HC Deb 18 May 1960 vol 623 cc1303-6

Motion made, and Question proposed, That the Clause stand part of the Bill.

Major H. Legge-Bourke (Isle of Ely)

Hon. Members will notice that I have put down an Amendment to the Clause, in page 2, line 5, at the end to insert: (2) For the purpose of this section sweets shall not include intoxicating liquors which are made from apple or pear juice and which, if of fifteen degrees proof or greater strength, would, except for the passing of section two of the Finance Act, 1956, be cider (which includes perry) and not sweets within the meaning of the Excise Acts. I have suggested to you, Sir Gordon, that the point I intended to make is more than adequately covered in the new Clauses and Schedules and Amendments to the Seventh Schedule and the now Schedule put down by my hon. Friend the Member for Ashford (Mr. Deedes) and others of my hon. Friends. Those, of course, were not put down until last night. In my view, they will be much more effective in doing what I wish to do.

I should like to make a few observations at this stage, however, in the hope of being able to give my right hon. Friend the Chancellor of the Exchequer plenty of warning of what I have in mind. His experience as Minister of Agriculture will have taught him that he can expect a rapidly increasing production of apples from the plantings of recent years, it taking about seven years for a tree to bear full fruit for the first time. Many of the trees planted just after the Second World Wax are about to come into ever-increasing yield year by year. There is, therefore, a serious problem for the British apple grower.

There is no doubt that there was an adverse effect in the take-up of apples as a result of Section 2 of the Finance Act, 1956. That was the Section which classified as sweets cider and perry over 15 degrees of proof and limited cider only to apple or pear juice with one fermentation from fruit which had been in its natural state at the start of the process and did not contain any ethyl alcohol obtained from any other substances.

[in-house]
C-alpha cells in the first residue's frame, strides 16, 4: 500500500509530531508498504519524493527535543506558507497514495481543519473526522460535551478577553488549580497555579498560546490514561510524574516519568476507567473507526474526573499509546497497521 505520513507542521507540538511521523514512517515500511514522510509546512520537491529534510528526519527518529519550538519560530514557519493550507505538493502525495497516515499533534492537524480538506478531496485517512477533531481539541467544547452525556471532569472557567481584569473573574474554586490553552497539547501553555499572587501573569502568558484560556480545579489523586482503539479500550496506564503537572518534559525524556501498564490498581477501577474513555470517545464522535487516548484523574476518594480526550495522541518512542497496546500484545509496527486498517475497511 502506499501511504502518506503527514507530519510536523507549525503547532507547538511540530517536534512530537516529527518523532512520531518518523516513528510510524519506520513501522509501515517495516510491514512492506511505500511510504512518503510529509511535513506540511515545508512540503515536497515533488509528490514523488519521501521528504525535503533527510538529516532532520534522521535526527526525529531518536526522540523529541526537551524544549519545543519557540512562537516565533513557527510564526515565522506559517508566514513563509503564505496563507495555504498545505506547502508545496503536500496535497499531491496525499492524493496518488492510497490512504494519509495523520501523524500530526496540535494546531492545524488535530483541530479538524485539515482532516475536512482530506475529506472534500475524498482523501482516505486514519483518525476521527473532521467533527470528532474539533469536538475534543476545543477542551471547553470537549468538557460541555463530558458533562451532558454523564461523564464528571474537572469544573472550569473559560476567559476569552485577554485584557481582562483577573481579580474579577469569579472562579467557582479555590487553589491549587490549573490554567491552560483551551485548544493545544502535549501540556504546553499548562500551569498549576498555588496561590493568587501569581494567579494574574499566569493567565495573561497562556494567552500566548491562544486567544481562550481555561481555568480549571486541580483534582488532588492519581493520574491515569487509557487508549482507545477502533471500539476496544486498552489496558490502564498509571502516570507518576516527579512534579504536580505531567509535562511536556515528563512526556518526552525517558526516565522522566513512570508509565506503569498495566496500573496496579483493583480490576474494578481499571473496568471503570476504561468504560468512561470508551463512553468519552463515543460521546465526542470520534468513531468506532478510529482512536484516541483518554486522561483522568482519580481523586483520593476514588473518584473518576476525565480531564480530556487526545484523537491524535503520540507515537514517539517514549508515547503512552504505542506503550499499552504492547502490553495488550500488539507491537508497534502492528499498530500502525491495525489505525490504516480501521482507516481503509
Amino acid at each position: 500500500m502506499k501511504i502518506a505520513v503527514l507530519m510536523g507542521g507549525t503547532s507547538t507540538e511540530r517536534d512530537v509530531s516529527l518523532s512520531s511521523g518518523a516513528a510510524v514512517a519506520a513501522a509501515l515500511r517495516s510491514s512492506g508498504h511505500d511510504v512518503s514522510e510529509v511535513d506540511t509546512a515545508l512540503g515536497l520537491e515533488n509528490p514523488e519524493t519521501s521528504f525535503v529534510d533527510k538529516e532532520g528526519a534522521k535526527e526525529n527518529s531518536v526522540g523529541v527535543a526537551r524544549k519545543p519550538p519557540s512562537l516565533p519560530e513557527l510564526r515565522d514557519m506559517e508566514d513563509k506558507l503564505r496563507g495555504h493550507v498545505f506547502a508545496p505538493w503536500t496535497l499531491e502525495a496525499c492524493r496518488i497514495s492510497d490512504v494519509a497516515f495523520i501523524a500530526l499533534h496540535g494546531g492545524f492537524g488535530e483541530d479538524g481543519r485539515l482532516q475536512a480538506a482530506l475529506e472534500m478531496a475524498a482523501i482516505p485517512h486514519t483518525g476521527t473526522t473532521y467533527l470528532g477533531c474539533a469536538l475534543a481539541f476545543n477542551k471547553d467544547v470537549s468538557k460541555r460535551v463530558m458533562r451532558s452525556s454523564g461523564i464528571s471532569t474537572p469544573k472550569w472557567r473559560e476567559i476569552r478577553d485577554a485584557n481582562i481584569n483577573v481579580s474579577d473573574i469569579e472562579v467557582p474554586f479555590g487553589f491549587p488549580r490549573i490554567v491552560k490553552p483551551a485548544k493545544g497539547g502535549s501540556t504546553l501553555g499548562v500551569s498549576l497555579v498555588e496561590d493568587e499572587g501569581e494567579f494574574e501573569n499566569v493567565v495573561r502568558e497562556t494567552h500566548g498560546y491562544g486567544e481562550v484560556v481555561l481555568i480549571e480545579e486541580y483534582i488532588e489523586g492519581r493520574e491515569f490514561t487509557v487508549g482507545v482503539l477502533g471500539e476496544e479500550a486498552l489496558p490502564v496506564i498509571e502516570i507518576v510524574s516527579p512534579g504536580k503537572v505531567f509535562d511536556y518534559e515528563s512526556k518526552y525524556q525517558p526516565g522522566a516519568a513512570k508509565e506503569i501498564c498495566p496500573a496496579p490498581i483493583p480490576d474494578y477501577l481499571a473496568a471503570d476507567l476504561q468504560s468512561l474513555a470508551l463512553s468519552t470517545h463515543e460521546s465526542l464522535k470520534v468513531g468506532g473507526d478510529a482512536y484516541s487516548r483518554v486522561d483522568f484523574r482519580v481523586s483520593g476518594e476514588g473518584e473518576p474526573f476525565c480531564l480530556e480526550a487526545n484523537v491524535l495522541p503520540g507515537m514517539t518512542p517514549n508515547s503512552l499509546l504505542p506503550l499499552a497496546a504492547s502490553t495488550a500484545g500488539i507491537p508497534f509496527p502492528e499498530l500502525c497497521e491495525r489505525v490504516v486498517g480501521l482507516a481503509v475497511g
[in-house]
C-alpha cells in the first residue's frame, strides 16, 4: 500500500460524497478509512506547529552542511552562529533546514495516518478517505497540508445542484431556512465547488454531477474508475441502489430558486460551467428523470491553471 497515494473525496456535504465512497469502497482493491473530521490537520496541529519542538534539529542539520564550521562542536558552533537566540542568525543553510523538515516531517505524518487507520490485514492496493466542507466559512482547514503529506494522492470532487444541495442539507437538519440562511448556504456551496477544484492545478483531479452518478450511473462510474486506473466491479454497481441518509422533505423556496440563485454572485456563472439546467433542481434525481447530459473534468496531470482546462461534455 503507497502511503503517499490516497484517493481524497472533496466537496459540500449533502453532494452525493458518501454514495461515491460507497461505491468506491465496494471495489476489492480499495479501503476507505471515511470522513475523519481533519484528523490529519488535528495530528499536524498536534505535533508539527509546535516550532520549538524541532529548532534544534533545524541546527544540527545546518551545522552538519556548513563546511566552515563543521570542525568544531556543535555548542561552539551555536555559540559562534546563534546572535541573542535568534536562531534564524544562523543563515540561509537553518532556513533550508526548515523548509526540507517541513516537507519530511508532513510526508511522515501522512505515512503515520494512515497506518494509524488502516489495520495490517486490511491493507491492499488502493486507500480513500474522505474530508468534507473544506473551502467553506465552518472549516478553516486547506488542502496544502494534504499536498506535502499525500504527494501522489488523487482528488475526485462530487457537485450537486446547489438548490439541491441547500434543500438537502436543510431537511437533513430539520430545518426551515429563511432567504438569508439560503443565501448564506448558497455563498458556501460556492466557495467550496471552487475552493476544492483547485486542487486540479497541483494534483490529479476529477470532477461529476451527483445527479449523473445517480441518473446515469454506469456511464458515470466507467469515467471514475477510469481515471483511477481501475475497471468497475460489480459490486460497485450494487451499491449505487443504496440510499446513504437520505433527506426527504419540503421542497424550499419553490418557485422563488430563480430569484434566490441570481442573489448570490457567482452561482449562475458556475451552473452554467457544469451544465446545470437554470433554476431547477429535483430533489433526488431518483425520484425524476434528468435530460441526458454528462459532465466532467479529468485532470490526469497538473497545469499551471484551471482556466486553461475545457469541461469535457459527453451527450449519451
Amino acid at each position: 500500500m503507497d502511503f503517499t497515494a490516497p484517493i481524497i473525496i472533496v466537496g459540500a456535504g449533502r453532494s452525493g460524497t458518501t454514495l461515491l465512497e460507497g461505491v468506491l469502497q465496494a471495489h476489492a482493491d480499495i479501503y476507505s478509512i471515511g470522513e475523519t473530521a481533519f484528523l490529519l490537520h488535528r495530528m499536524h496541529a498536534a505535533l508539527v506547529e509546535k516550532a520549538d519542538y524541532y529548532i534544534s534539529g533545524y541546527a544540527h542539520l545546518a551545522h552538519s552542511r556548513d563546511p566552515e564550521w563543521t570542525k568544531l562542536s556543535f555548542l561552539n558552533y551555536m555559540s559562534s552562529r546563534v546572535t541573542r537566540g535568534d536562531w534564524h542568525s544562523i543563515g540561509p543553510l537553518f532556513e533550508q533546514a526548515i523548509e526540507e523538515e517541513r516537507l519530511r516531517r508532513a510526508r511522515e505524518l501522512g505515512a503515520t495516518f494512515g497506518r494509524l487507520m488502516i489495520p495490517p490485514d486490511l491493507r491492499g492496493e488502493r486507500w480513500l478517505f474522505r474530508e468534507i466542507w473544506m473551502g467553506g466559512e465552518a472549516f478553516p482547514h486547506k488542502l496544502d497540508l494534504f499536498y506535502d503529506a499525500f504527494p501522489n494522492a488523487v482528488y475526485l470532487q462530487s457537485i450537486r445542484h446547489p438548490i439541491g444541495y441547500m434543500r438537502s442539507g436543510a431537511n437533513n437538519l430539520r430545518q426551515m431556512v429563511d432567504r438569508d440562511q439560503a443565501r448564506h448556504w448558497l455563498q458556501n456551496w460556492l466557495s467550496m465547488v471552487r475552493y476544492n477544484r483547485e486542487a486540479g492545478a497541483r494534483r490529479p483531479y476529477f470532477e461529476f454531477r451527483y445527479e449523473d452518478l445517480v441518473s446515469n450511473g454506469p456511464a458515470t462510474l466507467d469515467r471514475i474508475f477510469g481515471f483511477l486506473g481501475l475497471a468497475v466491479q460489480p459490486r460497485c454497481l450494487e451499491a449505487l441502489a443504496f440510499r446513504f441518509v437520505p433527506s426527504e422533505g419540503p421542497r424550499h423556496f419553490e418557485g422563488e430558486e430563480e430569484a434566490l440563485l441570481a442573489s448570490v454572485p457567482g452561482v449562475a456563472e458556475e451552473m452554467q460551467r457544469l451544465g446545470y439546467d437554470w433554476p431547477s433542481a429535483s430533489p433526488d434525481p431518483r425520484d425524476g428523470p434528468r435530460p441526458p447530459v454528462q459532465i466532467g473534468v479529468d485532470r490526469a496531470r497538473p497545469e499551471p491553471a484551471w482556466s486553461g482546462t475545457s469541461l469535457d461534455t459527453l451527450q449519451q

4.45 p.m.

The effect of all that was to impose a duty of 10s. 6d. per gallon on still cider under 27 degrees proof, and 18s. 6d. if it was over 27 degrees and £1 8s. 6d. on the sparkling cider, of whatever proof. I do not know what the result of all that has been. I am told that the Treasury had in mind to raise a sum running into millions of pounds from that duty, but that from the reclassified cider it has, in fact, produced under £100,000. If the original duty has failed in achieving its object, there is good reason for making considerable alteration. I will leave my remarks concerning the degree of the alteration until we discuss the appropriate new Clause and new Schedule.

It is, however, worth bearing in mind from the viewpoint of the horticultural grower that the British cider manufacturers have done their best to take as much as possible of the cull apples from the main crop in this country. A firm operating in East Anglia takes many thousands of tons of apples from my constituency. It has not been greatly helped by the 1956 Finance Act. Some concession should be made especially to enable these firms to compete adequately with some fierce competition which they are meeting.

Some companies are putting on the market a drink which is made largely from imported pulp. Certainly, I wish to give no encouragement to those people. When we have a surplus production of apples and pears, it is wrong to start importing pulp and making fruit juice into drink, which is then sold to the public who, I am sure, if the choice were available, would much prefer home-grown fruit. I hope that my right hon. Friend now has in mind what we intend to do and I am grateful to the Committee for having heard me.

Mr. Redhead